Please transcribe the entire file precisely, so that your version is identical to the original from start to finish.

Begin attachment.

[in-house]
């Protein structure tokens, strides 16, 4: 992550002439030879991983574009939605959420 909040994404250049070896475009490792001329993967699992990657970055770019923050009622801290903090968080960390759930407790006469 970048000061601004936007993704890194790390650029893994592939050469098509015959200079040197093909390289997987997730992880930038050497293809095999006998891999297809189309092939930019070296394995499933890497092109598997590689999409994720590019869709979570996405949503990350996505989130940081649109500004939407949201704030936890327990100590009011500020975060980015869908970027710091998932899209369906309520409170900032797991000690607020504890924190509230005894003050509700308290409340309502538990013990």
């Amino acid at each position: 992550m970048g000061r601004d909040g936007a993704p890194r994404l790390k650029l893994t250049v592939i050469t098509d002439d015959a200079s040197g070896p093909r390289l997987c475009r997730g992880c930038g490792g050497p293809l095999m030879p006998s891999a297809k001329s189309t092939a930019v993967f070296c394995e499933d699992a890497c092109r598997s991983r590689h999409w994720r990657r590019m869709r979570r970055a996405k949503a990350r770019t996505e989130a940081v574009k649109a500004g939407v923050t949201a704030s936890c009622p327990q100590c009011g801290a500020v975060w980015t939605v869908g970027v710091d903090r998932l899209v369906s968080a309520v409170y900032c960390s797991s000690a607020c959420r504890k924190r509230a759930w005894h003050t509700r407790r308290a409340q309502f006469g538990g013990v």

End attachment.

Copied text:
[in-house]
């Protein structure tokens, strides 16, 4: 992550002439030879991983574009939605959420 909040994404250049070896475009490792001329993967699992990657970055770019923050009622801290903090968080960390759930407790006469 970048000061601004936007993704890194790390650029893994592939050469098509015959200079040197093909390289997987997730992880930038050497293809095999006998891999297809189309092939930019070296394995499933890497092109598997590689999409994720590019869709979570996405949503990350996505989130940081649109500004939407949201704030936890327990100590009011500020975060980015869908970027710091998932899209369906309520409170900032797991000690607020504890924190509230005894003050509700308290409340309502538990013990």
């Amino acid at each position: 992550m970048g000061r601004d909040g936007a993704p890194r994404l790390k650029l893994t250049v592939i050469t098509d002439d015959a200079s040197g070896p093909r390289l997987c475009r997730g992880c930038g490792g050497p293809l095999m030879p006998s891999a297809k001329s189309t092939a930019v993967f070296c394995e499933d699992a890497c092109r598997s991983r590689h999409w994720r990657r590019m869709r979570r970055a996405k949503a990350r770019t996505e989130a940081v574009k649109a500004g939407v923050t949201a704030s936890c009622p327990q100590c009011g801290a500020v975060w980015t939605v869908g970027v710091d903090r998932l899209v369906s968080a309520v409170y900032c960390s797991s000690a607020c959420r504890k924190r509230a759930w005894h003050t509700r407790r308290a409340q309502f006469g538990g013990v």